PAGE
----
BEEKEEPING: Stuart Anderson and son Cedar invented the Flow Hive.
BEEKEEPING: Stuart Anderson and son Cedar invented the Flow Hive.

Flow Hive the bee's knees in harvesting honey

CREATIVITY from a father-and-son team who "spark each other off" has been the genesis of an invention that is changing beekeeping.

Stuart Anderson and son Cedar invented, developed, crowd-funded and now export to 130 countries, The Flow™ Hive, which takes the hard work out of harvesting honey and makes it less stressful for the bees.

Stuart said that prior to 150 years ago, the only way to get honey was to destroy bee hive and sieve it to get the honey.

"Then Langstroth developed a way of making bees build in frames - you remove each frame separately, cut off the capping and spin out the honey. But you still have to pull hive apart."

The Flow Hive is the next step.

"You don't have to open the hive, just insert a lever and mechanism that changes the cells and channels the honey into a main trough and out of the hive."

And they're not going to stop innovating.

"There are a few improvements in the pipeline which will help make the experience even better for beekeepers."

 

Flow hive made from western red cedar.
Flow hive made from western red cedar.

Most Flow Hive sales are to the US, Europe and throughout Australia and the hives are currently mainly bought by home beekeepers.

While the hives can be manufactured in a size appropriate for business use, Stuart said most commercial enterprises had already invested in their extraction equipment.

Stuart said it cost $800 to buy a full hive. "If you're selling by the front gate you might make $200-$400 a year, and pay the hive off in two years."

A beekeeper from way back, Stuart said he had become a "honey connoisseur".

"We discovered by accident that the floral essences and taste stay more present, there are not as many processes to get the honey into the jar. It was a welcome surprise."

They also found that the bees tended to produce the honey from one type of flower into one frame.

And for prospective beekeepers, Stuart said it was not hard to do.

"It's easy to order the gear, but it doesn't include the bees. We advise strongly that you join a local beekeeping club.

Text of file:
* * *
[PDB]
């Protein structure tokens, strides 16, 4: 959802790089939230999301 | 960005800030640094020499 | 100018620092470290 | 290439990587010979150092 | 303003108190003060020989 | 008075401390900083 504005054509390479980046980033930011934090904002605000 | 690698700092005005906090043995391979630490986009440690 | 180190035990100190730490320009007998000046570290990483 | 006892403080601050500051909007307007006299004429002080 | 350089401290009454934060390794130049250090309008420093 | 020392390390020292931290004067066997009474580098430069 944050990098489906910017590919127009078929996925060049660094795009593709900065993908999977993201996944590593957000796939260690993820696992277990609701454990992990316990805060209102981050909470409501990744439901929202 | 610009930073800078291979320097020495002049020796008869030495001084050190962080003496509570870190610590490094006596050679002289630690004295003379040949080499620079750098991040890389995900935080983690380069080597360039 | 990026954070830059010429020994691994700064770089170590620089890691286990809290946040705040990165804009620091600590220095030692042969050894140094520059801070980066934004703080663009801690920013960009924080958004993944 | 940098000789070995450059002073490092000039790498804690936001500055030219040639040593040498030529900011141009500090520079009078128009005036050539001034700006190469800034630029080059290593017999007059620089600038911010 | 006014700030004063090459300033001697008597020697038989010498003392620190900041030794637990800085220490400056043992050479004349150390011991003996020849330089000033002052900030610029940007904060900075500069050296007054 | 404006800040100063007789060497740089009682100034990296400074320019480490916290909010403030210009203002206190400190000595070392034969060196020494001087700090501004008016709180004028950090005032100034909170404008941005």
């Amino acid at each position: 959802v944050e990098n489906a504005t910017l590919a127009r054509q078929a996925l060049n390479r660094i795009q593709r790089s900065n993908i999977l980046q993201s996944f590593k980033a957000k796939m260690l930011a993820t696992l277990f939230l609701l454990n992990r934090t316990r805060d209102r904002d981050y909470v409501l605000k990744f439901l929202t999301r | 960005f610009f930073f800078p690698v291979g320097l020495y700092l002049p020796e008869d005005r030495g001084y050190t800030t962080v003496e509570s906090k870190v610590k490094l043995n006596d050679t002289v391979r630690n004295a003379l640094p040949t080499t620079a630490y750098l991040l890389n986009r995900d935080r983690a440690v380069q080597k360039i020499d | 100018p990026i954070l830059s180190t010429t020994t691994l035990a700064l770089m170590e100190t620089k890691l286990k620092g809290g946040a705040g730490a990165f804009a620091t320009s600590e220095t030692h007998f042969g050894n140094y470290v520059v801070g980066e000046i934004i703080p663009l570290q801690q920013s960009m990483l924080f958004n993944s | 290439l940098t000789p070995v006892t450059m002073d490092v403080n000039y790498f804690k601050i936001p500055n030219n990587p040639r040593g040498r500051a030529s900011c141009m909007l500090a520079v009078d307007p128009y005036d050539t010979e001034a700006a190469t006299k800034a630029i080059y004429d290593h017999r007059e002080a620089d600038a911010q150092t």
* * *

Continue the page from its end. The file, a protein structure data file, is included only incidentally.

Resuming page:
"Northern Rivers Amateur Beekeepers Association have a field day once a month where you can learn about beekeeping.

"And you'll make connections so you can get help when you get stuck.

"On our website there are beekeeping videos and information, and there's no shortage of information on the web."

CUTTING EDGE PROCESS

THE Flow Hive eliminates the need to smoke the bees, dismantle the hive, remove the honeycombs and harvest the honey with a centrifugal extractor.

Instead, with the turn of a lever, the honeycomb cells open and the honey drains down through a tube at the back of the hive, directly into a drum or jar.

The bees are undisturbed as the honey drains out from beneath their feet. When the lever is turned back, the honeycomb cells are reset and ready to be refilled with honey.

The Flow Hives save almost all the labour involved in honey extraction. The beekeeper doesn't even need to be there as the honey drains, but can start the process and return an hour or so later to collect the honey.

The Flow Frames are designed to fit conventional beehives and have clear ends creating a viewing window so beekeepers can see when the comb is full and check that the bees are healthy and happy.

"Traditional extraction of honey is very time consuming and sometimes backyard beekeepers neglect to harvest their honey because they just don't have the time for all the work involved," Stuart said."This system changes that. We hope it will attract young people and those in urban and suburban areas to take up beekeeping and, in turn, increase the bee population around the world."

DISCOUNT: 10% off for readers who use the coupon code BEEK10 at honeyflow.com.au.

MORE INFO: www.beekeepers.asn.au/northern-rivers


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